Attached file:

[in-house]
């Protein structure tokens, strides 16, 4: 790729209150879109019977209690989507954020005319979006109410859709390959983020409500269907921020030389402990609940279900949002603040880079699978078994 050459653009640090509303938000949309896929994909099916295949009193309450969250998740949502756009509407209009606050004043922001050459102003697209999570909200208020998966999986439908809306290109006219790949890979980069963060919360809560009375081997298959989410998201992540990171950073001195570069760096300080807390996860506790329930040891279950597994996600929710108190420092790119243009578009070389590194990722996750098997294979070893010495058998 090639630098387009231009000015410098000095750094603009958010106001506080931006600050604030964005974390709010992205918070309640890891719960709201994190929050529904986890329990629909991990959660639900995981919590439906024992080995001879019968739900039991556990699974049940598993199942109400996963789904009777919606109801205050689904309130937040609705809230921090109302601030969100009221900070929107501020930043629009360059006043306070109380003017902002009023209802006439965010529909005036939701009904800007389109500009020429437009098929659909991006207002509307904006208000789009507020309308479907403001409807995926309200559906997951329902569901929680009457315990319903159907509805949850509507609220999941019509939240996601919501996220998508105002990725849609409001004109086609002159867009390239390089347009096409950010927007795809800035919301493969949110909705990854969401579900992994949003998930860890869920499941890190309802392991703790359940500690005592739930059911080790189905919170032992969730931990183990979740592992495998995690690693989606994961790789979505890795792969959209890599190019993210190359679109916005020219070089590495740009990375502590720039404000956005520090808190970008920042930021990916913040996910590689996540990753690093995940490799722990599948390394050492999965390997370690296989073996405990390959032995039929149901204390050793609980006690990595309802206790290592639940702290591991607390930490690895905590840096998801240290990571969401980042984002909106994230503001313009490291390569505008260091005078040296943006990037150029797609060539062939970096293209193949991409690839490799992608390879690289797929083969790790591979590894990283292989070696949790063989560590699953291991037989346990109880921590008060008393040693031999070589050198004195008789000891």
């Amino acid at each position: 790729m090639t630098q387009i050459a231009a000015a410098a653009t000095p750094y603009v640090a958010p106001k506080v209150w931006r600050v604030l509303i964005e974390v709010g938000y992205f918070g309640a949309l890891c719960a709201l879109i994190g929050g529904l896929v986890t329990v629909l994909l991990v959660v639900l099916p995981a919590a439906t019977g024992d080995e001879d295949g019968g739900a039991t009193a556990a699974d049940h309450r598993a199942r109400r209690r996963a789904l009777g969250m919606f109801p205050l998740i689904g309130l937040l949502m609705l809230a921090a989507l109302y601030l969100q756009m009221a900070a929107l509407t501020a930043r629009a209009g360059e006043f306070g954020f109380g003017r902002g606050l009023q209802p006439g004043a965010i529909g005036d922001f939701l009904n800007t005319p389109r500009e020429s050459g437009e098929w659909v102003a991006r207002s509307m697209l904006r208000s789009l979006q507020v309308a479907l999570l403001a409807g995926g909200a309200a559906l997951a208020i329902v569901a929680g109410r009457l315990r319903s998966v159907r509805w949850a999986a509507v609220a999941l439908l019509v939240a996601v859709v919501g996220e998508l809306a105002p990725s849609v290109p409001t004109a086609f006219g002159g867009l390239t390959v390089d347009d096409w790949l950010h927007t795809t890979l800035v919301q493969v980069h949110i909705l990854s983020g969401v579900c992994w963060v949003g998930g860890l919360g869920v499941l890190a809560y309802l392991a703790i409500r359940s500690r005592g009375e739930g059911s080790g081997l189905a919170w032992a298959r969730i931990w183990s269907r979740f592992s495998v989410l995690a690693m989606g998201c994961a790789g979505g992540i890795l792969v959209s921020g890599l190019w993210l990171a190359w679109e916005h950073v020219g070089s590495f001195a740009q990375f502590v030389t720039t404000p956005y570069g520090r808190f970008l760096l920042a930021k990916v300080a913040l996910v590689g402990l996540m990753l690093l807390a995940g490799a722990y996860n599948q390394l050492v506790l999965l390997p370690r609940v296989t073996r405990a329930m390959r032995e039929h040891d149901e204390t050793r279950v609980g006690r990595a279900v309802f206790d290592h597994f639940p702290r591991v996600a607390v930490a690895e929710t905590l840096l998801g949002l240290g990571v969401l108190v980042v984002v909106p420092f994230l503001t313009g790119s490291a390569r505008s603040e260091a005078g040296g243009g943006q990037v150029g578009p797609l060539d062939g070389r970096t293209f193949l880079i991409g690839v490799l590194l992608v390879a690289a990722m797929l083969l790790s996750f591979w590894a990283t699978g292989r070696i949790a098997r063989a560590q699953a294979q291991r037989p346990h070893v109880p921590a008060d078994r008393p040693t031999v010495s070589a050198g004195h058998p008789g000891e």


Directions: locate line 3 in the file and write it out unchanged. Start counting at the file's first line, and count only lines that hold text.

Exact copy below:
């Amino acid at each position: 790729m090639t630098q387009i050459a231009a000015a410098a653009t000095p750094y603009v640090a958010p106001k506080v209150w931006r600050v604030l509303i964005e974390v709010g938000y992205f918070g309640a949309l890891c719960a709201l879109i994190g929050g529904l896929v986890t329990v629909l994909l991990v959660v639900l099916p995981a919590a439906t019977g024992d080995e001879d295949g019968g739900a039991t009193a556990a699974d049940h309450r598993a199942r109400r209690r996963a789904l009777g969250m919606f109801p205050l998740i689904g309130l937040l949502m609705l809230a921090a989507l109302y601030l969100q756009m009221a900070a929107l509407t501020a930043r629009a209009g360059e006043f306070g954020f109380g003017r902002g606050l009023q209802p006439g004043a965010i529909g005036d922001f939701l009904n800007t005319p389109r500009e020429s050459g437009e098929w659909v102003a991006r207002s509307m697209l904006r208000s789009l979006q507020v309308a479907l999570l403001a409807g995926g909200a309200a559906l997951a208020i329902v569901a929680g109410r009457l315990r319903s998966v159907r509805w949850a999986a509507v609220a999941l439908l019509v939240a996601v859709v919501g996220e998508l809306a105002p990725s849609v290109p409001t004109a086609f006219g002159g867009l390239t390959v390089d347009d096409w790949l950010h927007t795809t890979l800035v919301q493969v980069h949110i909705l990854s983020g969401v579900c992994w963060v949003g998930g860890l919360g869920v499941l890190a809560y309802l392991a703790i409500r359940s500690r005592g009375e739930g059911s080790g081997l189905a919170w032992a298959r969730i931990w183990s269907r979740f592992s495998v989410l995690a690693m989606g998201c994961a790789g979505g992540i890795l792969v959209s921020g890599l190019w993210l990171a190359w679109e916005h950073v020219g070089s590495f001195a740009q990375f502590v030389t720039t404000p956005y570069g520090r808190f970008l760096l920042a930021k990916v300080a913040l996910v590689g402990l996540m990753l690093l807390a995940g490799a722990y996860n599948q390394l050492v506790l999965l390997p370690r609940v296989t073996r405990a329930m390959r032995e039929h040891d149901e204390t050793r279950v609980g006690r990595a279900v309802f206790d290592h597994f639940p702290r591991v996600a607390v930490a690895e929710t905590l840096l998801g949002l240290g990571v969401l108190v980042v984002v909106p420092f994230l503001t313009g790119s490291a390569r505008s603040e260091a005078g040296g243009g943006q990037v150029g578009p797609l060539d062939g070389r970096t293209f193949l880079i991409g690839v490799l590194l992608v390879a690289a990722m797929l083969l790790s996750f591979w590894a990283t699978g292989r070696i949790a098997r063989a560590q699953a294979q291991r037989p346990h070893v109880p921590a008060d078994r008393p040693t031999v010495s070589a050198g004195h058998p008789g000891e």